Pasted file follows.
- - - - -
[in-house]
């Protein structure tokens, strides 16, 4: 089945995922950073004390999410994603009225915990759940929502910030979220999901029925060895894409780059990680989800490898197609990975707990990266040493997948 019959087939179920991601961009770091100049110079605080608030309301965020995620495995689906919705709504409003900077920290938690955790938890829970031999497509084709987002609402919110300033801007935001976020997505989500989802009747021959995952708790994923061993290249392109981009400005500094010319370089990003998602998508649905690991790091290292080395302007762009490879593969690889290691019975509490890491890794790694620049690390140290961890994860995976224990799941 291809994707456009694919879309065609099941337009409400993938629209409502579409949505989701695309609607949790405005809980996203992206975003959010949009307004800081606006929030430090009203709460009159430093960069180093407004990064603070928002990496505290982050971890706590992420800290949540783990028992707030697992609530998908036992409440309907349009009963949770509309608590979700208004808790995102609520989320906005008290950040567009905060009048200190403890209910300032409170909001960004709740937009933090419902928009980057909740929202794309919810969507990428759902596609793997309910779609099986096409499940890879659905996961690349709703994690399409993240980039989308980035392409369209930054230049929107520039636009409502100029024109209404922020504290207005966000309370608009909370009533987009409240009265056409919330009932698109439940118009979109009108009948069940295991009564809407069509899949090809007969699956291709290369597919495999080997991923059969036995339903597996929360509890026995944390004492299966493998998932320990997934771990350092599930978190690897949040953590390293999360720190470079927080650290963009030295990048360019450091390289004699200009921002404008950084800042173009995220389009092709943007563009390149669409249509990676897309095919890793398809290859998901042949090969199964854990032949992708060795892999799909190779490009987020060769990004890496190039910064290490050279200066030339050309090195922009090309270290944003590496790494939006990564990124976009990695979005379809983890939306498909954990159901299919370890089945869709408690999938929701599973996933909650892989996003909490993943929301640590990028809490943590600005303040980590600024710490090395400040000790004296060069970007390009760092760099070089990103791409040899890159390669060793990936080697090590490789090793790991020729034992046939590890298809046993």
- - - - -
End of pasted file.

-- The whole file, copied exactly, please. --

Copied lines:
[in-house]
């Protein structure tokens, strides 16, 4: 089945995922950073004390999410994603009225915990759940929502910030979220999901029925060895894409780059990680989800490898197609990975707990990266040493997948 019959087939179920991601961009770091100049110079605080608030309301965020995620495995689906919705709504409003900077920290938690955790938890829970031999497509084709987002609402919110300033801007935001976020997505989500989802009747021959995952708790994923061993290249392109981009400005500094010319370089990003998602998508649905690991790091290292080395302007762009490879593969690889290691019975509490890491890794790694620049690390140290961890994860995976224990799941 291809994707456009694919879309065609099941337009409400993938629209409502579409949505989701695309609607949790405005809980996203992206975003959010949009307004800081606006929030430090009203709460009159430093960069180093407004990064603070928002990496505290982050971890706590992420800290949540783990028992707030697992609530998908036992409440309907349009009963949770509309608590979700208004808790995102609520989320906005008290950040567009905060009048200190403890209910300032409170909001960004709740937009933090419902928009980057909740929202794309919810969507990428759902596609793997309910779609099986096409499940890879659905996961690349709703994690399409993240980039989308980035392409369209930054230049929107520039636009409502100029024109209404922020504290207005966000309370608009909370009533987009409240009265056409919330009932698109439940118009979109009108009948069940295991009564809407069509899949090809007969699956291709290369597919495999080997991923059969036995339903597996929360509890026995944390004492299966493998998932320990997934771990350092599930978190690897949040953590390293999360720190470079927080650290963009030295990048360019450091390289004699200009921002404008950084800042173009995220389009092709943007563009390149669409249509990676897309095919890793398809290859998901042949090969199964854990032949992708060795892999799909190779490009987020060769990004890496190039910064290490050279200066030339050309090195922009090309270290944003590496790494939006990564990124976009990695979005379809983890939306498909954990159901299919370890089945869709408690999938929701599973996933909650892989996003909490993943929301640590990028809490943590600005303040980590600024710490090395400040000790004296060069970007390009760092760099070089990103791409040899890159390669060793990936080697090590490789090793790991020729034992046939590890298809046993």